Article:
Alphabet, Inc. Helps Crack Down On Illegal Fishing (GOOG GOOGL) By Rakesh Sharma
The Alphabet Inc.company Google (GOOG) is fishing for illegal ships.
The Mountain View, Calif.-based company has partnered with Skytruth, a satellite imagery company, and Oceana, an ocean advocacy nonprofit, to launch Global Fishing Watch – a crowd-sourced ship surveillance system that will enable governments and ordinary citizens to track illegal fishing vessels. It was launched in November 2014 but was formally unveiled last week at the Our Ocean conference organized by the State Department. According to an article in the Washington Post, the system is part of a “broader international push” to clamp down on international fishing. In addition to causing ecological damage, illegal fishing also has an economic component. According to estimates, it is responsible for losses of between $10 billion and $20 billion annually. (See also: GE, BMW Join Google VC In 3D Startup).
Global Fishing Watch uses a big data approach to solve the illegal fishing problem. It combines data from an assortment of sources to create a “true story” of the vessel. For example, it uses data from the Automatic Identification System, which is already used to track ships worldwide, government agencies, and shipping companies. A combination of this data dump helps intelligence agencies track and surmise the intent of a vessel by looking at its movements. As an example, there is a good chance that a vessel moving back and forth in a certain area without any specific business there is trawling for fish. The Government of Kiribati, a tiny island in the Pacific Ocean, used the technology to detect an illegal fishing village in a protected area last year. (See also: Silicon Valley Startups Fly Into Space).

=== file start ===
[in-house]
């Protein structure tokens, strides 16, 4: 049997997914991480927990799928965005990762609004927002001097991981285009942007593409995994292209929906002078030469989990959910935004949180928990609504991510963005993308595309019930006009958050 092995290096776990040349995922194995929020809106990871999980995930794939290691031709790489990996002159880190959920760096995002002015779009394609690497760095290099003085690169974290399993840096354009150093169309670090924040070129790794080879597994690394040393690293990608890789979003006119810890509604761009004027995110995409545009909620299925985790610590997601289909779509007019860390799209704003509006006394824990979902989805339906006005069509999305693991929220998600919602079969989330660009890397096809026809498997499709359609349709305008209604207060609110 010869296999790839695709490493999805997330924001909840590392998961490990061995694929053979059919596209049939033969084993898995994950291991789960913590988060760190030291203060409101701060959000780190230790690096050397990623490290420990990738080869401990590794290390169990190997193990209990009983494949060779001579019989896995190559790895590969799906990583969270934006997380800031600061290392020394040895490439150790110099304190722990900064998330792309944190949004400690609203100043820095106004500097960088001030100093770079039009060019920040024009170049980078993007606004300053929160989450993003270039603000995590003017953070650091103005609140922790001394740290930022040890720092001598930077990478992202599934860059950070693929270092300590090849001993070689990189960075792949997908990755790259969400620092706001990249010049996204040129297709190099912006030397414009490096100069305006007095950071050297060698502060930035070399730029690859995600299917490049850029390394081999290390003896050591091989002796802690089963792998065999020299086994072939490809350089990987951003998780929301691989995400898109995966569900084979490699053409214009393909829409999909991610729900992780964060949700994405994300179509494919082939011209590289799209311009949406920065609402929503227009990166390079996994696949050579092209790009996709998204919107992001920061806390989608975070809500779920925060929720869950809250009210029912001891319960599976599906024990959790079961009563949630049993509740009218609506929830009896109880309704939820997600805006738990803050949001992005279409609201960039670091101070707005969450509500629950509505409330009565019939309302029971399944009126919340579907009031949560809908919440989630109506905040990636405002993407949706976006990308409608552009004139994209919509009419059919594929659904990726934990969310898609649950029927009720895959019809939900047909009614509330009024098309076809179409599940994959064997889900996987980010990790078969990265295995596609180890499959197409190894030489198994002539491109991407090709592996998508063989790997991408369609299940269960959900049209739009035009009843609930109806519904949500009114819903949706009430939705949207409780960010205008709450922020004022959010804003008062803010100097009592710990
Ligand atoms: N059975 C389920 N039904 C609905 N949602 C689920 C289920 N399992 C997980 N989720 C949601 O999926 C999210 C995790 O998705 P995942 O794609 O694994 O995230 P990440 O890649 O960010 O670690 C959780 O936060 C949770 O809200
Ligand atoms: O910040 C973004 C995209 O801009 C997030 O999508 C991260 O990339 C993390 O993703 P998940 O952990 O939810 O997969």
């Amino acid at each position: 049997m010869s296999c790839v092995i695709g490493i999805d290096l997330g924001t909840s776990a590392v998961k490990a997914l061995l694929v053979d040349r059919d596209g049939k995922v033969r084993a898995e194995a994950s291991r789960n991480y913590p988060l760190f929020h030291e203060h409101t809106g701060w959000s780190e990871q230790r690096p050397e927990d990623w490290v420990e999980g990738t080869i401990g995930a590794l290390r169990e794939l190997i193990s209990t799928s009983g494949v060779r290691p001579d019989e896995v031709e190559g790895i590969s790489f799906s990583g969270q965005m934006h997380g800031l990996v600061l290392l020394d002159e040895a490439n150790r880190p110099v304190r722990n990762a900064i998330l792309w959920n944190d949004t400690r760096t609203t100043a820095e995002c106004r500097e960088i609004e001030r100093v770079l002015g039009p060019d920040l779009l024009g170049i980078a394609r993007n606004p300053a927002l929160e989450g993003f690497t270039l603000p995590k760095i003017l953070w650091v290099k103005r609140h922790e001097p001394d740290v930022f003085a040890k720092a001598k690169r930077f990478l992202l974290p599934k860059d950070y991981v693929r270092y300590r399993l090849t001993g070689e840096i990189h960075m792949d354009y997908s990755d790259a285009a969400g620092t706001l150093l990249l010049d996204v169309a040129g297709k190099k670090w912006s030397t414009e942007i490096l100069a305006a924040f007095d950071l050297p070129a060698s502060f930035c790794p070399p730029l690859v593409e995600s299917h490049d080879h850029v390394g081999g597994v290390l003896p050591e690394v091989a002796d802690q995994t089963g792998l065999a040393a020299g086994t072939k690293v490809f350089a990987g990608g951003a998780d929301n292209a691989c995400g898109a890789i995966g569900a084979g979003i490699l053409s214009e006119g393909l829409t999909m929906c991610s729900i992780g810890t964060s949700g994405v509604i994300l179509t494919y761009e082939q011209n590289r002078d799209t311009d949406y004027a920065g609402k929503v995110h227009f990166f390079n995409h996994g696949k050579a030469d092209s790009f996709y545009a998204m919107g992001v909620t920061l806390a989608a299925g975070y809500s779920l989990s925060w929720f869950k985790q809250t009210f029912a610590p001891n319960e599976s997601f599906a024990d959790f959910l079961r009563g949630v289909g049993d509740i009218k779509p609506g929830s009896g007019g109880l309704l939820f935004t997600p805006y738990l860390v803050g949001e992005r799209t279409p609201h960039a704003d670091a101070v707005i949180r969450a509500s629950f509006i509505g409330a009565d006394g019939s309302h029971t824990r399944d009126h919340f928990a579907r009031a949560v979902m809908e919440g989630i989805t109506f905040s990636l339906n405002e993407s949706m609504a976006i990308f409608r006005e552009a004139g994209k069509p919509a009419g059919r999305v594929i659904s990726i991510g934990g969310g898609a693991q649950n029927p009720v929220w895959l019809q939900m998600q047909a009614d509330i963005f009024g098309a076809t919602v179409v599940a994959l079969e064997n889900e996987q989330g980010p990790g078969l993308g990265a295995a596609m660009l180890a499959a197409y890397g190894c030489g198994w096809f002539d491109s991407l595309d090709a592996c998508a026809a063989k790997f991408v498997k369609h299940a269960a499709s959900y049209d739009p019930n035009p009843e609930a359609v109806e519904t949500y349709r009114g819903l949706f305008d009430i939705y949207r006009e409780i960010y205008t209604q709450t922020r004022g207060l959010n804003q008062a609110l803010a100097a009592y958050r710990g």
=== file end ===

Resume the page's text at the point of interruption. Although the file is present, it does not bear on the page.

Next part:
To be sure, illegal fishing is a multilayered problem. Shipping vessels can turn off their AIS Trackers or refuse to disclose their location. Then, there are the numbers. As of May last year, Global Fishing Watch was tracking only 40,000 of an estimated four million vessels in the seas. Finally, there is the international framework of treaties and agreements between countries that will be required to curb illegal fishing. For example, Indonesia’s sinking of 60 boats off its coasts was as much about cracking down on illegal fishing as about asserting its sovereignty in the disputed South China Sea waters.
U.S. Secretary of State John Kerry told The Post that his government was trying to “create accountability, where there is very little.” Earlier this year, an international treaty known as the Port State Measures Agreement was signed to “improve the ability to detect illegal fishing, stop illegal caught fish from reaching ports and markets and sharing information about illicit fishing vessels among nations.” Global Fishing Watch is ostensibly designed to aid in this effort.
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